Wimbledon: Djokovic Off And Running
Wimbledon is underway, and four-time defending champion Novak Djokovic of Serbia was first on Centre Court defeating world No. 68 Pedro Cachin of Argentina 6-3, 6-3, 7-6(4).
It was, at times, a chilly, drizzly, windy day, and there was a rain delay, when the roof was closed, and Djokovic, to the delight of the crowd, came out with a towel to help with the drying of the wet, slick grass.
The roof was eventually open, and the sun broke through the clouds and bathed Centre Court in bright light, making the pristine grass court look especially exquisite.
Djokovic said of the delay: “A little bit of strange circumstances with the roof being closed, and us delaying the match for almost an hour and a half.
“Both of us players wanted to come out. We did several times to show to the crowd that we want to play, we want to be there. But it was just too many places on the court which were too slippery and really moist. Touch the grass and your palm is completely wet.
“It was very strange that for more than an hour the situation was not changing at all for better. I think they’re tracking right now. I think they will probably answer this question better for you, whether it’s the air-conditioning system, it was quite humid, so that didn’t help.
“Grass is such a sensitive surface for maintenance. It’s definitely very challenging if you have, say, a minute or two more of rain than you need to.
“At the same time, yeah, I think it was a good call from chair umpire, even though I did ask him. He wanted to finish the game. It was still playable, so to say. As soon as we finished the game, maintenance people from the court staff came inside and covered the court.
“I don’t think it has gotten too much wet from that maybe extra minute and a half or something. I just feel it has something to do with something else. That’s probably not a question for me.
“We were lucky that rain stopped so we could resume play with an open roof.
Djokovic is bidding to win his eighth Wimbledon title and equal Roger Federer’s all-time record for the most Wimbledon men’s singles titles won. He is also bidding to equal Federer and Helen Wills Moody in second place on the list for most Wimbledon singles titles won among men and women, behind nine-time Wimbledon champion Martina Navratilova.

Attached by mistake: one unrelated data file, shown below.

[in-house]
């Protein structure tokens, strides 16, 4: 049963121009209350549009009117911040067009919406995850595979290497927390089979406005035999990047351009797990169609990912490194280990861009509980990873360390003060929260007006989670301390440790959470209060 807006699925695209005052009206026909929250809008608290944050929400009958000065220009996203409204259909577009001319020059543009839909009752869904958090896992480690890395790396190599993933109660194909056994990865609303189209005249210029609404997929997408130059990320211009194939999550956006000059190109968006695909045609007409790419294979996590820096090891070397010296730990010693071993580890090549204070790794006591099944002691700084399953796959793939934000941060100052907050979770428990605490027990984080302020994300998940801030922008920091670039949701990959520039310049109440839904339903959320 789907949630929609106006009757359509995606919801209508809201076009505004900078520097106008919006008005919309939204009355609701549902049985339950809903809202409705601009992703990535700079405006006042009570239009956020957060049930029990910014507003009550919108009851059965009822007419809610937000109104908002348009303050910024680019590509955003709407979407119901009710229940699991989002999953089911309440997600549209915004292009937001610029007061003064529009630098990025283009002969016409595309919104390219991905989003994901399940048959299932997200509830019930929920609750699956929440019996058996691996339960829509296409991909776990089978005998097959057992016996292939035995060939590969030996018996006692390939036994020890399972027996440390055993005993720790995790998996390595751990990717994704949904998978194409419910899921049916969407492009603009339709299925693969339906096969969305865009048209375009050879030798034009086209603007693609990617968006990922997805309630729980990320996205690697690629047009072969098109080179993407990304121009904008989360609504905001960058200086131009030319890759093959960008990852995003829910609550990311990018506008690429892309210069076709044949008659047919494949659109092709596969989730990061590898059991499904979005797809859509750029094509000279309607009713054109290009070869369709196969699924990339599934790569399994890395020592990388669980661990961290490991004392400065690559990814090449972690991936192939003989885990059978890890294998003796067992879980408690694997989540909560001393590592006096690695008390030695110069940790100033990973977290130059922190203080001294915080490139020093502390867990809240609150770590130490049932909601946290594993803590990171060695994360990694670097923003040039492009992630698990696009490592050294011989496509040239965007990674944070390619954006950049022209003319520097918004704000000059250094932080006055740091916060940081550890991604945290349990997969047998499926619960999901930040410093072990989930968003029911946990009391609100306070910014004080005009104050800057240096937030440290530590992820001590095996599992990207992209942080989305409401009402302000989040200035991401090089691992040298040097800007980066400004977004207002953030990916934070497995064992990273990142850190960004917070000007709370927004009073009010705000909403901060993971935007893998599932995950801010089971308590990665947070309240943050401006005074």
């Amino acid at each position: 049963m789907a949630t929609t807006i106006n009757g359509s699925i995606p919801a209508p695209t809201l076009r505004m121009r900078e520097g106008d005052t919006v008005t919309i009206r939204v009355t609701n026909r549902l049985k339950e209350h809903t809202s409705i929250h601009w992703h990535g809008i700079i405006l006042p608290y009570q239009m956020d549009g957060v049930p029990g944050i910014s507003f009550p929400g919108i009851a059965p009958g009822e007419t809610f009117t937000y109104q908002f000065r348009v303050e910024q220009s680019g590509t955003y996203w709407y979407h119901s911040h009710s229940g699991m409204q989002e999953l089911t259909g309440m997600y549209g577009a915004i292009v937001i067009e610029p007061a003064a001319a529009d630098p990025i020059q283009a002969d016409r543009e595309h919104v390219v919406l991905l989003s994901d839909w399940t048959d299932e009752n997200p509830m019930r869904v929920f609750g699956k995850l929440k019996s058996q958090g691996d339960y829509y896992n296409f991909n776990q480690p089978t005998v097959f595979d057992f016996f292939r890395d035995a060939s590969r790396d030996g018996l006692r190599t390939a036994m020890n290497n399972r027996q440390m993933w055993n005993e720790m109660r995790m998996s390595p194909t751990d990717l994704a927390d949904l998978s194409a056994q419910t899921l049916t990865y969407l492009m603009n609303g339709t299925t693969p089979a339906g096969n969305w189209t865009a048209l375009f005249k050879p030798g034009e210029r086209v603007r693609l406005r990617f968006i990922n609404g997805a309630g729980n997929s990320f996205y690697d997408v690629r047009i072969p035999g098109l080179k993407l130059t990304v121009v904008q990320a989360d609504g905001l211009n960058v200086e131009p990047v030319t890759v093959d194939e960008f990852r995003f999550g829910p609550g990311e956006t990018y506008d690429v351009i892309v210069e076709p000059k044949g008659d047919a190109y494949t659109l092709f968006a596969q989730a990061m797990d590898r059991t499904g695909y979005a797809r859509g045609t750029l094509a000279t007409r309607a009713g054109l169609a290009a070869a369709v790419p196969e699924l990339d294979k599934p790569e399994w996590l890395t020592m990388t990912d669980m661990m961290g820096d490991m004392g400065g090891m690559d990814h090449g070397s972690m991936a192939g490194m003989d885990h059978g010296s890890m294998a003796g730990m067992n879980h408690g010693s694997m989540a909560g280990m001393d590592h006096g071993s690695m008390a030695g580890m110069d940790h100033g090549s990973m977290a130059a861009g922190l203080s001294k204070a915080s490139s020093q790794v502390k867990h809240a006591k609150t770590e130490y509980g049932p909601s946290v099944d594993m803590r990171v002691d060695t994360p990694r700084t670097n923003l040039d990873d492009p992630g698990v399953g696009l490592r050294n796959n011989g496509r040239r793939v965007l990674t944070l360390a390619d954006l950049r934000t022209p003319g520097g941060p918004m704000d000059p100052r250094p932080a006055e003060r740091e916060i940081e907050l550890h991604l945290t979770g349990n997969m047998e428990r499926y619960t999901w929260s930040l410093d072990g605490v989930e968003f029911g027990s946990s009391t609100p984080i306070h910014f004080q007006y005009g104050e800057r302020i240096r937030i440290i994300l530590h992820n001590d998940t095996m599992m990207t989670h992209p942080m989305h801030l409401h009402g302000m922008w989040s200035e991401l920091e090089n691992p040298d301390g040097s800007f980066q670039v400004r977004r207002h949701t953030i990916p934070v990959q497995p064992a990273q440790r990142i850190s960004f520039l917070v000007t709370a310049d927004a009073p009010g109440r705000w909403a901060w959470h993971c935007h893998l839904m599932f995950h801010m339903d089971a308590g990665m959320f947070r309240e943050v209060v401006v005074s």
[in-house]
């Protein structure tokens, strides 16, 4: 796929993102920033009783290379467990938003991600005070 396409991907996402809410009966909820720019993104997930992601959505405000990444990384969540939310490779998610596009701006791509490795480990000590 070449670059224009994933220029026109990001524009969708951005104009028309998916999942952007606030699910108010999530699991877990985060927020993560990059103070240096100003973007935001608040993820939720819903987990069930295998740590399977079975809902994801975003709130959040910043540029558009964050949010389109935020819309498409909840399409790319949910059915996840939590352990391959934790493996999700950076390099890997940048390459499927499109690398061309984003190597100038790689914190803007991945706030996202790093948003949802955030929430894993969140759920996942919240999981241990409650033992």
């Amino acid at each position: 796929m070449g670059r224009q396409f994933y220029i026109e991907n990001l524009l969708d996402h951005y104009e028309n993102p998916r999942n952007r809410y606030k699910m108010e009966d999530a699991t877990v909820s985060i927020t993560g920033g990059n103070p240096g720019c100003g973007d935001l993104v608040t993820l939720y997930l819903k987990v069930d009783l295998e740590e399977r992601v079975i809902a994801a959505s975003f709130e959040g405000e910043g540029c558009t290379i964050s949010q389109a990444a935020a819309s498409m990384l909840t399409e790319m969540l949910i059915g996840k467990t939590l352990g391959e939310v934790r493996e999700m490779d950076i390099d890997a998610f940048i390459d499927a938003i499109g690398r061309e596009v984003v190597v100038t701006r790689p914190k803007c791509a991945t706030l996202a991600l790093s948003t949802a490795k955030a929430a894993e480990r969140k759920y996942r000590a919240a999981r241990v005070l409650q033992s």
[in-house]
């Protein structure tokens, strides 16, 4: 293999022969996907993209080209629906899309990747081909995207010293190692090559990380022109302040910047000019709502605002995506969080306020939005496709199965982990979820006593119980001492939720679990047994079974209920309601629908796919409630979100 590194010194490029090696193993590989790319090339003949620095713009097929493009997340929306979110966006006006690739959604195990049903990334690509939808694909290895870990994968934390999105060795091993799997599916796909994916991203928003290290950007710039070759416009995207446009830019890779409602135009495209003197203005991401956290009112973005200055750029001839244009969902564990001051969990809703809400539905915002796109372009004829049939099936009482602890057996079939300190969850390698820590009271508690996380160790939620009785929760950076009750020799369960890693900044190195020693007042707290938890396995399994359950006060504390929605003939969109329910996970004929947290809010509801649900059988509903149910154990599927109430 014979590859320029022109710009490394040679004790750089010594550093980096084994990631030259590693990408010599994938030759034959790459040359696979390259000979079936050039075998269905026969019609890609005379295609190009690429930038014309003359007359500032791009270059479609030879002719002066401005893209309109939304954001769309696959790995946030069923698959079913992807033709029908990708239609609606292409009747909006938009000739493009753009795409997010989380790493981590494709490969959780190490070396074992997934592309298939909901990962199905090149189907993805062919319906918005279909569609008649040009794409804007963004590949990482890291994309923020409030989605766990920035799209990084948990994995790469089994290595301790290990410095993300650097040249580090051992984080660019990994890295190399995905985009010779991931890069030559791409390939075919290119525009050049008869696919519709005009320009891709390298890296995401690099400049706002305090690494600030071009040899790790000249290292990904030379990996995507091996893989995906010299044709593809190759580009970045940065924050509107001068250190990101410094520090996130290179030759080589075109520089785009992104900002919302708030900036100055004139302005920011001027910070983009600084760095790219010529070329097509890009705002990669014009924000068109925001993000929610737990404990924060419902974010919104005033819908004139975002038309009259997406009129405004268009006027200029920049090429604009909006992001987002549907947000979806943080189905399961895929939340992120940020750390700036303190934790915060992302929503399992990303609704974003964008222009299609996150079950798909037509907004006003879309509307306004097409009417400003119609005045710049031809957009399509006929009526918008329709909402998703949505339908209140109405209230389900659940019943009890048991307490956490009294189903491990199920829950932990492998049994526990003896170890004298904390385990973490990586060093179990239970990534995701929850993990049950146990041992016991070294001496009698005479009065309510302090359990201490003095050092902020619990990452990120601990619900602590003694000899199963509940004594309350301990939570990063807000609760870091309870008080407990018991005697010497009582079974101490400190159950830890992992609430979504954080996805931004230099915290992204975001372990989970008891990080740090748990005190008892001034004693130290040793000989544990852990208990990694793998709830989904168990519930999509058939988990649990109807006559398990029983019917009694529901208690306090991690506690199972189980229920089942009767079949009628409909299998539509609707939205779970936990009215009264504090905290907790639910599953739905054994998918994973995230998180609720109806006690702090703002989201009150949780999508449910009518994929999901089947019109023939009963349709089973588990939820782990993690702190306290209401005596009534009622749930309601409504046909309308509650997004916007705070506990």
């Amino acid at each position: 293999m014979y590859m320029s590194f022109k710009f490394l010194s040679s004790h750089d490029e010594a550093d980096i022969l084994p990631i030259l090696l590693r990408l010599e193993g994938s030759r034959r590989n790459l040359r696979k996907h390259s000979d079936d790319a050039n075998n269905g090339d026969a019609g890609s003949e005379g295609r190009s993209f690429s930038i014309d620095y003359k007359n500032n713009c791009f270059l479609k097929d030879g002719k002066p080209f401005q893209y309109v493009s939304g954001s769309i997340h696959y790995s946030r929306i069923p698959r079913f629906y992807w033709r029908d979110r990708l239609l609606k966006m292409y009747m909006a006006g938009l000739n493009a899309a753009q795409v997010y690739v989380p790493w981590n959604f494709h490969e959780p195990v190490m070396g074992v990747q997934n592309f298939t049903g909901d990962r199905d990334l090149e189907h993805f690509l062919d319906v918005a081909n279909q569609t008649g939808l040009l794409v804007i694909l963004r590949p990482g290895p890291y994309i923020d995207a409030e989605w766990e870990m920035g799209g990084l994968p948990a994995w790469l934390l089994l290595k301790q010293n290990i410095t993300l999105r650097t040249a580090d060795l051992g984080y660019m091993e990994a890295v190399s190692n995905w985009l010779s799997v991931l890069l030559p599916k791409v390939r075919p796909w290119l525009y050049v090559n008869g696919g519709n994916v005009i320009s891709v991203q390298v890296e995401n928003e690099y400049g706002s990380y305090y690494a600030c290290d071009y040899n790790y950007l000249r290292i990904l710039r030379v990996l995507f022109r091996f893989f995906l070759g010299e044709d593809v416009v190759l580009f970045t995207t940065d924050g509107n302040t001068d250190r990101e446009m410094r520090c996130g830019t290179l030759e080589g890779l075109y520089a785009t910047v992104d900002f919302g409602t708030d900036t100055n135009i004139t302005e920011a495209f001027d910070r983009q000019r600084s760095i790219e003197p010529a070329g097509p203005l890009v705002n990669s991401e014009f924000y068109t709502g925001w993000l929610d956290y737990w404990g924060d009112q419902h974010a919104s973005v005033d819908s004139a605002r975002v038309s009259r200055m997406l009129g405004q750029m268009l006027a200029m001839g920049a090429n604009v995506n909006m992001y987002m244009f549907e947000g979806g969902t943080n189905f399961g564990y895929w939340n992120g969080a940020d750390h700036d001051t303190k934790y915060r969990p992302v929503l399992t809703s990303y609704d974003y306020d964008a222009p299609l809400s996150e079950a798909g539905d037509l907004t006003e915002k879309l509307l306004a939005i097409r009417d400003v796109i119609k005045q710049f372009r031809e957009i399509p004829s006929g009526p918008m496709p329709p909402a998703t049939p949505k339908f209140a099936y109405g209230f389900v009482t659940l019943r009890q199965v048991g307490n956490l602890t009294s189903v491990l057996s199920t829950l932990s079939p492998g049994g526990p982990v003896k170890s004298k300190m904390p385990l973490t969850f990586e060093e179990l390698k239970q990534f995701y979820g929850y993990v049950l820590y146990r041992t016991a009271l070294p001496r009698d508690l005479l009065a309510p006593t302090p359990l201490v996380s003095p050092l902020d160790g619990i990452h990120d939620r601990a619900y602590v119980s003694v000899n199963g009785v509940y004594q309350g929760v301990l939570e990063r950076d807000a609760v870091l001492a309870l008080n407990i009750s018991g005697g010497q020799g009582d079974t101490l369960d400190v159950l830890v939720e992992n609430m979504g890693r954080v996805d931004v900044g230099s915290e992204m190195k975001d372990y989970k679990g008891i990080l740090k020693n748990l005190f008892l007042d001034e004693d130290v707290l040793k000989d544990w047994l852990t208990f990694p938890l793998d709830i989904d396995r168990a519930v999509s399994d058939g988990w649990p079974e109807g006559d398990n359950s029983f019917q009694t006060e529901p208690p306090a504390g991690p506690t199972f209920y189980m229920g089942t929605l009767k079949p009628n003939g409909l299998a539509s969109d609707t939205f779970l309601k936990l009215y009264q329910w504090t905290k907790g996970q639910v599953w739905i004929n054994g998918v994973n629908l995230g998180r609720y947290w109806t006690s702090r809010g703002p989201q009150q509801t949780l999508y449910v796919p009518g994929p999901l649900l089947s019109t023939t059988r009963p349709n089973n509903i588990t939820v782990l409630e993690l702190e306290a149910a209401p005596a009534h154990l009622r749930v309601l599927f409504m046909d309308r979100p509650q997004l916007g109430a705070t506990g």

If he wins his 24th Grand Slam title, he will equal Margaret Court’s all-time record for most Grand Slam singles titles won among men and women. By winning his 23rd Grand Slam title at Roland Garros last month, he became the third player to win 23 or more Grand Slam singles titles, alongside Court and Serena Williams.
Djokovic did not play a grass court tournament prior to Wimbledon this year. But, he said, “It has worked the last four years. No reason to believe it cannot work again. It’s a long tournament. So far, I’m feeling good.
“It’s a feeling like no other tournament in the world of walking out on the Centre Court of Wimbledon as a defending champion, on the fresh grass. It’s amazing, amazing to be back to a dream tournament, and to be able to get the first match out of the way.
“It was a solid performance. I know I can always play better, but at the same time after a long clay court season, coming into Wimbledon without any preparation tournament, lead-up event, any official match on grass, it was kind of expected I still would probably not be in my 100% of the level of my tennis.
“I’ve been in these situations before, so hopefully as the tournament progresses I’ll raise my level as well.”
Meanwhile, Americans Jeffrey John Wolf and Jessica Pegula won their first-round matches, while John Isner and Katie Volynets—perhaps the greatest tennis name ever—lost in their first rounds.
American Venus Williams, the five-time Wimbledon champion, playing in her 24th Wimbledon, lost in the first round to Elina Svitolina.